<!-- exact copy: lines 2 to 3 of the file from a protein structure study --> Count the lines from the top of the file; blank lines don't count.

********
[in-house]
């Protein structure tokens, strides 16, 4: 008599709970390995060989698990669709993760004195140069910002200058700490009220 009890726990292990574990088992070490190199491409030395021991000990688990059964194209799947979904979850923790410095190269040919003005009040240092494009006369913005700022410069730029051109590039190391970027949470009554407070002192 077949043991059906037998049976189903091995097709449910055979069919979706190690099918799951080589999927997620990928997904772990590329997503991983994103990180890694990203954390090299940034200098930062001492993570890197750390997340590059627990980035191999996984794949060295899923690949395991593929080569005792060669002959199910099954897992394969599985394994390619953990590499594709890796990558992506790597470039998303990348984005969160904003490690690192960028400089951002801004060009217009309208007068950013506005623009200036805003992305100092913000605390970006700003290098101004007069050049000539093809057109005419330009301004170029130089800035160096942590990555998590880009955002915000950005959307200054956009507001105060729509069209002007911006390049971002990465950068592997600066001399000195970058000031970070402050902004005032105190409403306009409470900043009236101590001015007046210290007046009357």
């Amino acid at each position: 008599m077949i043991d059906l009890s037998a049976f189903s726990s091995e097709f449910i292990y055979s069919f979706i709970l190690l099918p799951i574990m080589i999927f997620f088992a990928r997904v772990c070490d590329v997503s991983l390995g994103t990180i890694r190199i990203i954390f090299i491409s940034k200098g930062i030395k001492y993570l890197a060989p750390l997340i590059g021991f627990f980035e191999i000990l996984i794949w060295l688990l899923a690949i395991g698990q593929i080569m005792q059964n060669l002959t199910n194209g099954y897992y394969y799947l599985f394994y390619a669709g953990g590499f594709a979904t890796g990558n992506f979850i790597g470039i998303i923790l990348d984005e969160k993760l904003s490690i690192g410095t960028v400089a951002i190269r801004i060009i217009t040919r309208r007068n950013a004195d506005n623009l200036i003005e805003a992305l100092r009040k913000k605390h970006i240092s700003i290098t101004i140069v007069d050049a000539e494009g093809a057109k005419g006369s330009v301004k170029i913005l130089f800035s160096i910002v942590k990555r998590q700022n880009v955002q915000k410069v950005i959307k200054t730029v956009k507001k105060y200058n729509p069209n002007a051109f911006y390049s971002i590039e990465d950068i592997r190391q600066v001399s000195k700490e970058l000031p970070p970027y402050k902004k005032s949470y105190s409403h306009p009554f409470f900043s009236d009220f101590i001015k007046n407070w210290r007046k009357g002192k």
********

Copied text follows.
């Protein structure tokens, strides 16, 4: 008599709970390995060989698990669709993760004195140069910002200058700490009220 009890726990292990574990088992070490190199491409030395021991000990688990059964194209799947979904979850923790410095190269040919003005009040240092494009006369913005700022410069730029051109590039190391970027949470009554407070002192 077949043991059906037998049976189903091995097709449910055979069919979706190690099918799951080589999927997620990928997904772990590329997503991983994103990180890694990203954390090299940034200098930062001492993570890197750390997340590059627990980035191999996984794949060295899923690949395991593929080569005792060669002959199910099954897992394969599985394994390619953990590499594709890796990558992506790597470039998303990348984005969160904003490690690192960028400089951002801004060009217009309208007068950013506005623009200036805003992305100092913000605390970006700003290098101004007069050049000539093809057109005419330009301004170029130089800035160096942590990555998590880009955002915000950005959307200054956009507001105060729509069209002007911006390049971002990465950068592997600066001399000195970058000031970070402050902004005032105190409403306009409470900043009236101590001015007046210290007046009357």
């Amino acid at each position: 008599m077949i043991d059906l009890s037998a049976f189903s726990s091995e097709f449910i292990y055979s069919f979706i709970l190690l099918p799951i574990m080589i999927f997620f088992a990928r997904v772990c070490d590329v997503s991983l390995g994103t990180i890694r190199i990203i954390f090299i491409s940034k200098g930062i030395k001492y993570l890197a060989p750390l997340i590059g021991f627990f980035e191999i000990l996984i794949w060295l688990l899923a690949i395991g698990q593929i080569m005792q059964n060669l002959t199910n194209g099954y897992y394969y799947l599985f394994y390619a669709g953990g590499f594709a979904t890796g990558n992506f979850i790597g470039i998303i923790l990348d984005e969160k993760l904003s490690i690192g410095t960028v400089a951002i190269r801004i060009i217009t040919r309208r007068n950013a004195d506005n623009l200036i003005e805003a992305l100092r009040k913000k605390h970006i240092s700003i290098t101004i140069v007069d050049a000539e494009g093809a057109k005419g006369s330009v301004k170029i913005l130089f800035s160096i910002v942590k990555r998590q700022n880009v955002q915000k410069v950005i959307k200054t730029v956009k507001k105060y200058n729509p069209n002007a051109f911006y390049s971002i590039e990465d950068i592997r190391q600066v001399s000195k700490e970058l000031p970070p970027y402050k902004k005032s949470y105190s409403h306009p009554f409470f900043s009236d009220f101590i001015k007046n407070w210290r007046k009357g002192k």